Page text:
Regional Cerebral Blood Flow
Regional cerebral blood flow is defined as the amount of blow flow to a specific region of the brain in a given time period.
Cerebral blood flow is tightly regulated to meet the metabolic demands of the brain. Meticulous regulation of blood flow is imperative because brain tissue can be damaged with either too much blood flow, resulting in increased intracranial pressure, or too little blood flow, resulting in ischemia. Cerebral blood flow is regulated by cerebral perfusion pressure and cerebral vascular resistance. The control of cerebral blood flow is determined by You have any other part on Howard Kaplan do you four major mechanisms: metabolic control, neural control, chemical control, and pressure autoregulation. Metabolic regulation is the coupling of regional cerebral metabolic demand for oxygen and glucose generated by local neural activity and blood flow through that tissue. Intrinsic mechanisms in the brain regulate cerebral blood flow and permits...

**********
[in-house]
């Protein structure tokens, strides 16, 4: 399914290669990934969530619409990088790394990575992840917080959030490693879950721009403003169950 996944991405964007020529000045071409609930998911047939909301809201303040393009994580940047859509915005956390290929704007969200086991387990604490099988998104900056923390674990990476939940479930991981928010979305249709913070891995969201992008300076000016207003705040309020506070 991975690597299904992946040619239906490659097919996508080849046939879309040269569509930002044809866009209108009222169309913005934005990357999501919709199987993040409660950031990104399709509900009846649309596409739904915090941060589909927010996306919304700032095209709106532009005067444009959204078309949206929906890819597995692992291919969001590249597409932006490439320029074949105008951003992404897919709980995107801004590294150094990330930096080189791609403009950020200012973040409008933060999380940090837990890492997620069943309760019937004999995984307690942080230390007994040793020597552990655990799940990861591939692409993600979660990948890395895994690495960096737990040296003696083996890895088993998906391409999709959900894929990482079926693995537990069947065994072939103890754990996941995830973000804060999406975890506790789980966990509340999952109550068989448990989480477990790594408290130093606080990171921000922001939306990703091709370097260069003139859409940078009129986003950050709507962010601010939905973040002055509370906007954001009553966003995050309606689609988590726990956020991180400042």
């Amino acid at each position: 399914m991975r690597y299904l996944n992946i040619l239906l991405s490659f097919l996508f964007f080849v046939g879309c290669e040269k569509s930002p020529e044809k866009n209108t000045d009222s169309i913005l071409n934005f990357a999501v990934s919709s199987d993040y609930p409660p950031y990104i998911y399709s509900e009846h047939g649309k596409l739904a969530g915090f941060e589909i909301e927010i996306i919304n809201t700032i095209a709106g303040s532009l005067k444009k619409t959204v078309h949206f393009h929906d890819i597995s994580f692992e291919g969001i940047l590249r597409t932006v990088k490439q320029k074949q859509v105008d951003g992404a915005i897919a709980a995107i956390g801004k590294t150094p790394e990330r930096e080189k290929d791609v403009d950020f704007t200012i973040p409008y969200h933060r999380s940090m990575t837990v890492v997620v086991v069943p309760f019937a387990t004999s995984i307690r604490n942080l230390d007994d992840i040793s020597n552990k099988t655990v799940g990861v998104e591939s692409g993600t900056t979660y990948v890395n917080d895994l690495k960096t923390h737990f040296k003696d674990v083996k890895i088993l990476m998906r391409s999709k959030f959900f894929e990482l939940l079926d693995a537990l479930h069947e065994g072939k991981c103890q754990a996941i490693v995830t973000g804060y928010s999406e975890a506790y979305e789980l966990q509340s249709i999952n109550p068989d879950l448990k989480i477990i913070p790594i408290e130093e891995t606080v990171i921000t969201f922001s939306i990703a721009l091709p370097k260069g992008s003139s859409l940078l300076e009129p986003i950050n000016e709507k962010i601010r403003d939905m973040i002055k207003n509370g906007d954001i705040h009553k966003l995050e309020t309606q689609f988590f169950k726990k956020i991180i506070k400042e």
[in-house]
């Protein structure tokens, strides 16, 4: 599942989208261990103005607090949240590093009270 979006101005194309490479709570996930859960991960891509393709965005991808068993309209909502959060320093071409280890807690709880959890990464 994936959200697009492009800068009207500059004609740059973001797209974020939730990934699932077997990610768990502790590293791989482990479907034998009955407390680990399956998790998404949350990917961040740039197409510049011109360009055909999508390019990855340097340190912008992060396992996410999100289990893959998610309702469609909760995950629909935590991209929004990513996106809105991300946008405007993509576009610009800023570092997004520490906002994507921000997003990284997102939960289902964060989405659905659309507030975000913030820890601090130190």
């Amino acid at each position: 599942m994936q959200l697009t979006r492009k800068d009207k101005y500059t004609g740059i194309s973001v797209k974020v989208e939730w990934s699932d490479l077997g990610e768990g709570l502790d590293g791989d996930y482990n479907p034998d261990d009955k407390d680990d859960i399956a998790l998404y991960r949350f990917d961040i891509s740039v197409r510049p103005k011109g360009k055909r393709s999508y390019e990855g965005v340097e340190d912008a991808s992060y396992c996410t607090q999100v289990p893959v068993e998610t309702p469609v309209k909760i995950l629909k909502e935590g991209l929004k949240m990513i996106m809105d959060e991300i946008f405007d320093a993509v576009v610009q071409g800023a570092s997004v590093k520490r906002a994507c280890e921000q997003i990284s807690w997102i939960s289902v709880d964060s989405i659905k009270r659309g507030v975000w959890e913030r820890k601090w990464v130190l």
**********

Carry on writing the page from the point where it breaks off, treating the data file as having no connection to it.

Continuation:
References and Readings
- Jennings, J. R., Muldoon, M. F., Ryan, C., Gach, H. M., Heim, A., Sheu, L. K., & Gianaros, P. J. (2017). Prehypertensive blood pressures and regional cerebral blood flow independently relate to cognitive performance in midlife. Journal of the American Heart Association, 6(3).Google Scholar
- Salehi, A., Zhang, J. H., & Obenaus, A. (2017). Response of the cerebral vasculature following traumatic brain injury. Journal of Cerebral Blood Flow Metabolism. Epub ahead of print.Google Scholar